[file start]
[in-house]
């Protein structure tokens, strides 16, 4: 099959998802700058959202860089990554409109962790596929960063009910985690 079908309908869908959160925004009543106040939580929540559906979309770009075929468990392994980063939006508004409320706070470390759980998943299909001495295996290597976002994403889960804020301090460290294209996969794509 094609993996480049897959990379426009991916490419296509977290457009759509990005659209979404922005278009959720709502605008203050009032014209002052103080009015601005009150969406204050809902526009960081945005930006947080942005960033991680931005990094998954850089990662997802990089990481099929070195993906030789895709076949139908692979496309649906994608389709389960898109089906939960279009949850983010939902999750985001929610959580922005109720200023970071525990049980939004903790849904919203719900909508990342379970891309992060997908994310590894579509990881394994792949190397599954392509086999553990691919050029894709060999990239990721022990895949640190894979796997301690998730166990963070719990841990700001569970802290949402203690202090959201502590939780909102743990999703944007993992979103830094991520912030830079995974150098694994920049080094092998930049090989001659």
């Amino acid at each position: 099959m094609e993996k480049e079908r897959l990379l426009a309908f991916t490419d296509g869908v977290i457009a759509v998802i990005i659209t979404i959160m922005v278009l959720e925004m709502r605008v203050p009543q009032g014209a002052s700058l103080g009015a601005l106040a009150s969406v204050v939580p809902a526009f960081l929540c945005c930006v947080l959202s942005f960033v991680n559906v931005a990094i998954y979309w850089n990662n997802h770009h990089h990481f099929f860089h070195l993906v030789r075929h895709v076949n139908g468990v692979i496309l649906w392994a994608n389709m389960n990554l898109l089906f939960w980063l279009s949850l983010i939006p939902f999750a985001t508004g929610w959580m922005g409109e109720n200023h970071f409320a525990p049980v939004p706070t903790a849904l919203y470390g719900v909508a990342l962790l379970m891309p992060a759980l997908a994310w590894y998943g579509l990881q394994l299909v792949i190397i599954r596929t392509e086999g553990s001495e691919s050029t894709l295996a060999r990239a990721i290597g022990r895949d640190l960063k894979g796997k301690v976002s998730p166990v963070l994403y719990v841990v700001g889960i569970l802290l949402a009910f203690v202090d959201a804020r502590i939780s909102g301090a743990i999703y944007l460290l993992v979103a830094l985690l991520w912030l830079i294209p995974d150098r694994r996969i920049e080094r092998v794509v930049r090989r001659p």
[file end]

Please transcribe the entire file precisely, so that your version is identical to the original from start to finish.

[in-house]
């Protein structure tokens, strides 16, 4: 099959998802700058959202860089990554409109962790596929960063009910985690 079908309908869908959160925004009543106040939580929540559906979309770009075929468990392994980063939006508004409320706070470390759980998943299909001495295996290597976002994403889960804020301090460290294209996969794509 094609993996480049897959990379426009991916490419296509977290457009759509990005659209979404922005278009959720709502605008203050009032014209002052103080009015601005009150969406204050809902526009960081945005930006947080942005960033991680931005990094998954850089990662997802990089990481099929070195993906030789895709076949139908692979496309649906994608389709389960898109089906939960279009949850983010939902999750985001929610959580922005109720200023970071525990049980939004903790849904919203719900909508990342379970891309992060997908994310590894579509990881394994792949190397599954392509086999553990691919050029894709060999990239990721022990895949640190894979796997301690998730166990963070719990841990700001569970802290949402203690202090959201502590939780909102743990999703944007993992979103830094991520912030830079995974150098694994920049080094092998930049090989001659």
């Amino acid at each position: 099959m094609e993996k480049e079908r897959l990379l426009a309908f991916t490419d296509g869908v977290i457009a759509v998802i990005i659209t979404i959160m922005v278009l959720e925004m709502r605008v203050p009543q009032g014209a002052s700058l103080g009015a601005l106040a009150s969406v204050v939580p809902a526009f960081l929540c945005c930006v947080l959202s942005f960033v991680n559906v931005a990094i998954y979309w850089n990662n997802h770009h990089h990481f099929f860089h070195l993906v030789r075929h895709v076949n139908g468990v692979i496309l649906w392994a994608n389709m389960n990554l898109l089906f939960w980063l279009s949850l983010i939006p939902f999750a985001t508004g929610w959580m922005g409109e109720n200023h970071f409320a525990p049980v939004p706070t903790a849904l919203y470390g719900v909508a990342l962790l379970m891309p992060a759980l997908a994310w590894y998943g579509l990881q394994l299909v792949i190397i599954r596929t392509e086999g553990s001495e691919s050029t894709l295996a060999r990239a990721i290597g022990r895949d640190l960063k894979g796997k301690v976002s998730p166990v963070l994403y719990v841990v700001g889960i569970l802290l949402a009910f203690v202090d959201a804020r502590i939780s909102g301090a743990i999703y944007l460290l993992v979103a830094l985690l991520w912030l830079i294209p995974d150098r694994r996969i920049e080094r092998v794509v930049r090989r001659p």